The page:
Manchester Attack: article by Qari Asim MBE

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Imam Qari Asim MBE wrote an article published in the Times today.

The everyday acts of integration that show why ISIS will not win

Extremists want British Muslims to feel like outsiders

As a British Muslim, I am repulsed by the carnage caused by the Manchester Arena attack. The attacker, Salman Abedi, has a Muslim name but his vile attack neither represents Islam nor Muslims - just as the murderer of Jo Cox MP did not represent Yorkshiremen. 

Abedi has shown that he had no regard for God or humanity.  Killing an innocent person is one of the gravest sins in Islam. We Imams have unreservedly condemned this attack and joined other faith leaders in remembering the lives of the victims.  This Friday, services in mosques across the country will host prayers of peace and of solidarity. We will re-state our resolve to fight extremism. 

Those who pray at my mosque in Leeds seem to me a fairly typical snapshot of Britain’s 3 million Muslim citizens. And I can see how they are already undermining and repudiating the extremist ideologies that I am preaching against - because it’s just part of our everyday lives in Britain. That includes the thousands of Muslims who take an active role in our society but also the everyday things like getting together with our neighbours.  Even simply voting in the General Election is forbidden according to the extremists – yet we have been encouraging our young people to register and have their voices heard.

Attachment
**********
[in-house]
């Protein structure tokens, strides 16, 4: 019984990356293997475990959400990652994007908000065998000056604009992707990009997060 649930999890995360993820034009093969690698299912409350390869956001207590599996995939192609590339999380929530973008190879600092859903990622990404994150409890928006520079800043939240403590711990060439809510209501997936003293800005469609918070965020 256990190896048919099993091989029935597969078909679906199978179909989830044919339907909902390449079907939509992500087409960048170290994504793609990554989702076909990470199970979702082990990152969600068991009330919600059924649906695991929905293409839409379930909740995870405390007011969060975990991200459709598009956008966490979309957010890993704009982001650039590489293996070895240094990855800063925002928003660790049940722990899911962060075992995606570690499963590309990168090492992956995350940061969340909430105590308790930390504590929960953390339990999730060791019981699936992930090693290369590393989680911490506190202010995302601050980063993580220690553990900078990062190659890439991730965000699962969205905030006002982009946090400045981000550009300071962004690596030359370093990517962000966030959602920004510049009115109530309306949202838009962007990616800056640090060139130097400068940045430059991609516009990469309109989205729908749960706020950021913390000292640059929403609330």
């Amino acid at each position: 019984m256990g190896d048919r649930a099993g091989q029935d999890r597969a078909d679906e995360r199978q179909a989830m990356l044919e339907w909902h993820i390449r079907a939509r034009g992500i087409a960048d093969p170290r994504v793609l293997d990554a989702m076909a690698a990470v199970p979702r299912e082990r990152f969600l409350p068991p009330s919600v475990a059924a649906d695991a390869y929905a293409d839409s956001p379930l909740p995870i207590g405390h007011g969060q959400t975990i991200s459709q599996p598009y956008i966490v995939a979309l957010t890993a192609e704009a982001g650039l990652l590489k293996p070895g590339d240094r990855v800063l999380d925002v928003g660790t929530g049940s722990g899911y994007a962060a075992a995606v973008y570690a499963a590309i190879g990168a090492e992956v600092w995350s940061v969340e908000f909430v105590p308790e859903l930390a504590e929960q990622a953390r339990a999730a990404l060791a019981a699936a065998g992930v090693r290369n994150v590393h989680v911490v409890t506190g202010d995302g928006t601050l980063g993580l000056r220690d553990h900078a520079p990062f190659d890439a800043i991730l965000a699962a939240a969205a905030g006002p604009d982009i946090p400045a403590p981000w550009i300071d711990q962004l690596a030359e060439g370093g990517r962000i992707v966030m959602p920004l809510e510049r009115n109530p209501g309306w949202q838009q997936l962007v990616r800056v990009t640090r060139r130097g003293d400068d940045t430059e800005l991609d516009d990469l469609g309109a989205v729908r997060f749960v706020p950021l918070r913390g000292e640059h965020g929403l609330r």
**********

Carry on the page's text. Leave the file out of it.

The ideology of ISIS says that Muslims and non-Muslims cannot live peacefully together in a society like Britain’s – and just by doing that, we show that they are wrong. By standing together, working together and living together, we show why ISIS will not win.

We Muslims will continue to condemn and disassociate ourselves from the acts of terrorists. But theologically dissecting the twisted ideology of ISIS is not enough. Counter-narratives do have an important role to play in re-engaging those already susceptible but ‘Don’t be an extremist’ is too passive. We need a positive call to action - a clear articulation of a shared identity and sense of belonging. The response by people in Manchester to this week’s cowardly attack gave a taste of what that could be - proud, inclusive and resilient.

Of course, that means we need to pay attention to the places where communities become segregated or cut-off – whether that’s because of a lack of contact with people from other backgrounds or because some people don’t want them to be part of our shared society. Integration must start with a sense of equal citizenship that is available to us all. Our strength as a society lies in our sense of ‘who we are’ - a shared and inclusive identity in which all feel we have a stake.

So we will continue to pro-actively challenge extremism through education, engagement and the empowerment of vulnerable young people.  The Muslim community must also define for young Muslims what it means to be a British Muslim in the 21st century, and to highlight that there are no inherent tensions between being a Muslim and being a Brit; between following their faith and the values of tolerance, justice, equality, civil liberties and rule of law. 

All terror attacks seek to deepen divisions in society and provoke hatred, suspicion, fear and anger. They want to provoke more anti-Muslim prejudice and attacks, and in this they have enjoyed some success: some Mosques have been attacked and people I know have been verbally abused or spat at in the street. They want British Muslims not to feel at home in our own country. So now it is more important than ever that we show that our hearts are bound together and we will carry each other through times of happiness and of pain.

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